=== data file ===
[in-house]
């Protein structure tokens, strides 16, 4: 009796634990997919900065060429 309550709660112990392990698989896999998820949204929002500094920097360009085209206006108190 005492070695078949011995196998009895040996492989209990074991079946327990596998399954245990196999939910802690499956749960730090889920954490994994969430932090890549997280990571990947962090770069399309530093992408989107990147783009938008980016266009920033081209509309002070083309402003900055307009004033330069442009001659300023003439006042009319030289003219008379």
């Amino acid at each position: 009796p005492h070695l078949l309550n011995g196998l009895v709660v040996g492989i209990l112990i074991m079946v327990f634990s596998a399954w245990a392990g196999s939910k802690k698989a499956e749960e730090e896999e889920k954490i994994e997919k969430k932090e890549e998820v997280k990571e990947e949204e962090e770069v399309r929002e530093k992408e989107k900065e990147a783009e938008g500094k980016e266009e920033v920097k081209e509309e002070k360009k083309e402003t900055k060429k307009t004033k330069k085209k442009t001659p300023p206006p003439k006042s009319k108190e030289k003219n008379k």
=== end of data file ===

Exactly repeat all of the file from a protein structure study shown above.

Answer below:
[in-house]
């Protein structure tokens, strides 16, 4: 009796634990997919900065060429 309550709660112990392990698989896999998820949204929002500094920097360009085209206006108190 005492070695078949011995196998009895040996492989209990074991079946327990596998399954245990196999939910802690499956749960730090889920954490994994969430932090890549997280990571990947962090770069399309530093992408989107990147783009938008980016266009920033081209509309002070083309402003900055307009004033330069442009001659300023003439006042009319030289003219008379």
């Amino acid at each position: 009796p005492h070695l078949l309550n011995g196998l009895v709660v040996g492989i209990l112990i074991m079946v327990f634990s596998a399954w245990a392990g196999s939910k802690k698989a499956e749960e730090e896999e889920k954490i994994e997919k969430k932090e890549e998820v997280k990571e990947e949204e962090e770069v399309r929002e530093k992408e989107k900065e990147a783009e938008g500094k980016e266009e920033v920097k081209e509309e002070k360009k083309e402003t900055k060429k307009t004033k330069k085209k442009t001659p300023p206006p003439k006042s009319k108190e030289k003219n008379k």